Addiction And Recovery


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As a society, we are slow to the understanding that addiction is not a "bad habit" or a "character flaw." I have mixed reactions to calling it a "disease," because, while in many ways it behaves like a medical disease, it cannot be treated with bed rest and chicken soup. It also cannot be cured with medication, although some medications help in its management.

It has a genetic piece, but it is not simply genetic. It has a source in life experience, but, as has been argued multiple times, addicts and non-addicts can have very similar life histories.

Fortunately, many addicts do find ways to go into what could be called a remission, and are able to live normal — some might say, even better than normal — lives.

"Recovery" starts with stopping the use of whatever substance is involved: marijuana, alcohol, opioids, etc. With alcohol, especially, a medically supervised detox is highly recommended. Alcohol detox is especially risky, with the possibility of fatal seizures. Detox from other substances can be incredibly painful.

Once the person is "clean," maintaining sobriety is a serious process. AA has a saying, "It’s a simple program — all you have to do is change completely."

There are multiple forms of support for the first weeks and months of a person’s sobriety, psychotherapy being a valuable one. The newly-sober person has to learn to think about life differently, handle emotions differently, even find a new circle of friends.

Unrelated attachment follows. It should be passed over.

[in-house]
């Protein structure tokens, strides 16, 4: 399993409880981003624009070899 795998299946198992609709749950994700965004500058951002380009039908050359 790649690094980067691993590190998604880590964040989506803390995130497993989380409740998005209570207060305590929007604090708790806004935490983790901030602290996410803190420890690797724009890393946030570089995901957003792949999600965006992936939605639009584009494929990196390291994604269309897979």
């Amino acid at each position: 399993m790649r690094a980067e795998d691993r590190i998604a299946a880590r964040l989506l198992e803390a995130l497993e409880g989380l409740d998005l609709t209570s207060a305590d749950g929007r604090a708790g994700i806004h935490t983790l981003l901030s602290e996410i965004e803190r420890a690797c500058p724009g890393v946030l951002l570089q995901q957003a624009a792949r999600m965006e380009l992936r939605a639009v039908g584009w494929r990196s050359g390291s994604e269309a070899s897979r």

It’s also important to be aware that family dynamics and society norms have a powerful effect on developing AND treating addiction. Widespread beliefs about what makes a person "strong" can lead to the idea that there are "good" emotions and "bad" ones. Many a sufferer has begun addiction as an effort to banish "bad" feelings. Addictive substances are mood-changers. If you’re angry, take a drink. If you’re frustrated, take a "hit."

A large piece of "recovery" is to create a new attitude towards oneself and others (hence the idea that some people in recovery are "better than normal"). Psychotherapy, both individual and group, is a powerful tool in this.

And there are the families of the addicts. Very often, when a person gets "straight" or "sober," the family first discovers that the addict’s behavior wasn’t the cause of most of their problems. Family members are surprised to discover that their first reaction to someone getting into recovery is more anger than relief. Once the addict changes, the family members are also met with the need for change, themselves.

All of this can lead to suffering. Depending on the individual, though, it can also lead to a spurt of emotional growth. Once again psychotherapy helps.

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